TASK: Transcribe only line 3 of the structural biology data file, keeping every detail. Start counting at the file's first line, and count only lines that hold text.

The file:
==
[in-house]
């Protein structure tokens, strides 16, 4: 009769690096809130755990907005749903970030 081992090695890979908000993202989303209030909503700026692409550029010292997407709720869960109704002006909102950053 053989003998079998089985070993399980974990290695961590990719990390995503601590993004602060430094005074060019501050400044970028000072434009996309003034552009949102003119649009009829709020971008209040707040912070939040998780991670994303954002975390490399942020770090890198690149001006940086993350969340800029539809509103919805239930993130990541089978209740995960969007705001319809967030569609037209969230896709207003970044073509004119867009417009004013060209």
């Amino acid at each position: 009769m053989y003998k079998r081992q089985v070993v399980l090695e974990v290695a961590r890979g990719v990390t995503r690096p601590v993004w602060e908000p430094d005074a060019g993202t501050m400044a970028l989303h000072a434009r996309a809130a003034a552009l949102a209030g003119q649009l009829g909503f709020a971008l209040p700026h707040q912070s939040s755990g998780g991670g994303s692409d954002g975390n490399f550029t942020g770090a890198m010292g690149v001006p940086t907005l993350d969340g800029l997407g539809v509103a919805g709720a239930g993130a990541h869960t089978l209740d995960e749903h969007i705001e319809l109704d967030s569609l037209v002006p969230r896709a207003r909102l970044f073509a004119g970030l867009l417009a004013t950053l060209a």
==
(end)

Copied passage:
């Amino acid at each position: 009769m053989y003998k079998r081992q089985v070993v399980l090695e974990v290695a961590r890979g990719v990390t995503r690096p601590v993004w602060e908000p430094d005074a060019g993202t501050m400044a970028l989303h000072a434009r996309a809130a003034a552009l949102a209030g003119q649009l009829g909503f709020a971008l209040p700026h707040q912070s939040s755990g998780g991670g994303s692409d954002g975390n490399f550029t942020g770090a890198m010292g690149v001006p940086t907005l993350d969340g800029l997407g539809v509103a919805g709720a239930g993130a990541h869960t089978l209740d995960e749903h969007i705001e319809l109704d967030s569609l037209v002006p969230r896709a207003r909102l970044f073509a004119g970030l867009l417009a004013t950053l060209a």